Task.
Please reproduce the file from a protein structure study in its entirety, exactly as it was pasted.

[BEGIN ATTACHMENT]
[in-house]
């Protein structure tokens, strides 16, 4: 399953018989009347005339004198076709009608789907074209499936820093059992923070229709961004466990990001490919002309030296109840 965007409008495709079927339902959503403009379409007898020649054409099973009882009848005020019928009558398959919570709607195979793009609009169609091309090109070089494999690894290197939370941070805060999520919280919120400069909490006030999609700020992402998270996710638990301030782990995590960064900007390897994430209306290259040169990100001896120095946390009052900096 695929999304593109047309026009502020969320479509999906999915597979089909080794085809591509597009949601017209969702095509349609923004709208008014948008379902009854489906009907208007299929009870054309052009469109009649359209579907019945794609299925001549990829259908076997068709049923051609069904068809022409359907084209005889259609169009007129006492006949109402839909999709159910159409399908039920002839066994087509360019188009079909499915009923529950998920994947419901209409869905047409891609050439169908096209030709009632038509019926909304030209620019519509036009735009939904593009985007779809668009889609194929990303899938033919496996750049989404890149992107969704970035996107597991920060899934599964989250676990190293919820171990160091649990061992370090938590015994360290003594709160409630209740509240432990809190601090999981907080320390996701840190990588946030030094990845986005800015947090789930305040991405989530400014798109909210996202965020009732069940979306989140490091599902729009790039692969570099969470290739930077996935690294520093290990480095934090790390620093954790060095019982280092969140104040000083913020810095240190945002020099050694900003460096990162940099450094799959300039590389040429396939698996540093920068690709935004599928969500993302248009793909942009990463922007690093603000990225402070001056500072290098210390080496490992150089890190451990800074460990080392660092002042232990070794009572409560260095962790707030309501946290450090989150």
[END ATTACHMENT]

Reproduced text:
[in-house]
């Protein structure tokens, strides 16, 4: 399953018989009347005339004198076709009608789907074209499936820093059992923070229709961004466990990001490919002309030296109840 965007409008495709079927339902959503403009379409007898020649054409099973009882009848005020019928009558398959919570709607195979793009609009169609091309090109070089494999690894290197939370941070805060999520919280919120400069909490006030999609700020992402998270996710638990301030782990995590960064900007390897994430209306290259040169990100001896120095946390009052900096 695929999304593109047309026009502020969320479509999906999915597979089909080794085809591509597009949601017209969702095509349609923004709208008014948008379902009854489906009907208007299929009870054309052009469109009649359209579907019945794609299925001549990829259908076997068709049923051609069904068809022409359907084209005889259609169009007129006492006949109402839909999709159910159409399908039920002839066994087509360019188009079909499915009923529950998920994947419901209409869905047409891609050439169908096209030709009632038509019926909304030209620019519509036009735009939904593009985007779809668009889609194929990303899938033919496996750049989404890149992107969704970035996107597991920060899934599964989250676990190293919820171990160091649990061992370090938590015994360290003594709160409630209740509240432990809190601090999981907080320390996701840190990588946030030094990845986005800015947090789930305040991405989530400014798109909210996202965020009732069940979306989140490091599902729009790039692969570099969470290739930077996935690294520093290990480095934090790390620093954790060095019982280092969140104040000083913020810095240190945002020099050694900003460096990162940099450094799959300039590389040429396939698996540093920068690709935004599928969500993302248009793909942009990463922007690093603000990225402070001056500072290098210390080496490992150089890190451990800074460990080392660092002042232990070794009572409560260095962790707030309501946290450090989150």